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The Connection

The award-winning news site of Cosumnes River College

The Connection

The award-winning news site of Cosumnes River College

The Connection

Prop 34 could end the death penalty

California is one of the 33 states that currently authorizes the death penalty .

California currently has 725 people on death row whose sentences will be replaced with life in prison without parole if Proposition 34 is approved, according to the official voters guide.

Proposition 34, titled the “Death Penalty Initiative Statute,” would repeal the death penalty as maximum punishment for persons found guilty of murder and replace it with life imprisonment without the possibility of parole.

It applies retroactively to persons already sentenced to death and requires persons found guilty of murder to work while incarcerated and use their wages to be applied to restitution for their crimes.

This will create a $100 million fund to be distributed to law enforcement agencies to help solve more homicide and rape cases.

Repealing the death penalty could save the state millions through layoffs of prosecutors and defense attorneys who handle death penalty cases, as well as not having to maintain the nation’s largest death row at San Quentin Prison, according to a study from Loyola Law School.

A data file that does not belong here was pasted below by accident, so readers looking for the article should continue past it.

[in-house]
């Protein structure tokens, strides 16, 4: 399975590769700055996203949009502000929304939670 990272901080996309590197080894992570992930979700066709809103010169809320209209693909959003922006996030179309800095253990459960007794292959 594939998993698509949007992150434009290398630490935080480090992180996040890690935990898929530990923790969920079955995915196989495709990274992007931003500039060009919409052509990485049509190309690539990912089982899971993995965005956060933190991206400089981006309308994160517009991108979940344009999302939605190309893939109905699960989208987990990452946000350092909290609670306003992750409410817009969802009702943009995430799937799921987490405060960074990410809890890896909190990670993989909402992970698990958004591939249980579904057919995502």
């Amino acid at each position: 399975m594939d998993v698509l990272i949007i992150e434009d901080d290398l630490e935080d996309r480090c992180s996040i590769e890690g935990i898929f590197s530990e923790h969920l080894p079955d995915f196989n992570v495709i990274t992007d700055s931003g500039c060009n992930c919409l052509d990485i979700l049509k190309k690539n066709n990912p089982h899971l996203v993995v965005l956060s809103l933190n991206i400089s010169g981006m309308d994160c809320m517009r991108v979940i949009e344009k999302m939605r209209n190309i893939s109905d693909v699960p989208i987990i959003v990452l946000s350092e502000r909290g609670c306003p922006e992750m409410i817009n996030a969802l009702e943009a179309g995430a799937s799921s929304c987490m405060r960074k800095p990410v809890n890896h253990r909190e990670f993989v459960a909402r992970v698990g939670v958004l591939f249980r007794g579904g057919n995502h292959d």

As well as saving the state money, some people view the proposition from a moral standpoint like 22-year-old psychology major Mario Cortez.

“No person shouldn’t judge another person to death,” Cortez said. “Its not justice, its revenge. To all students voting: know the facts, do your research and be knowledgeable before you vote.”

A long term con to passing Proposition 34 is that the already low on funds state will have taxpayers shell out an additional $50,000 more annually, giving lifetime healthcare/housing to murderers and rapists, according to the official voters guide.

Pros and cons aside, U.S history and The Innocence Project, founded in 1992, prove that there were and still are many inmates that are innocent and were wrongfully convicted that are on death row.

Psychology professor Stacy Rilea has personally seen the effects of wrongful convictions as she has been an expert witness in several eyewitness identification cases.

“Cases that were overturned by the Innocence Project, 75 percent were misidentifications,” Rilea said.

As of Oct. 1, the “No on 34” campaign had raised $245,600 compared to the roughly $5.9 million raised by the “Yes on 34” campaign.

“Students should take a good look at all the propositions including Prop 34 before voting blindly, because all these things are affecting you or will affect you in your future,” Rilea said. “Imagine if it was your father or another family member who was wrongfully convicted and sentenced to death, and you knew they were innocent, but there was nothing you could do about it.”

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Prop 34 could end the death penalty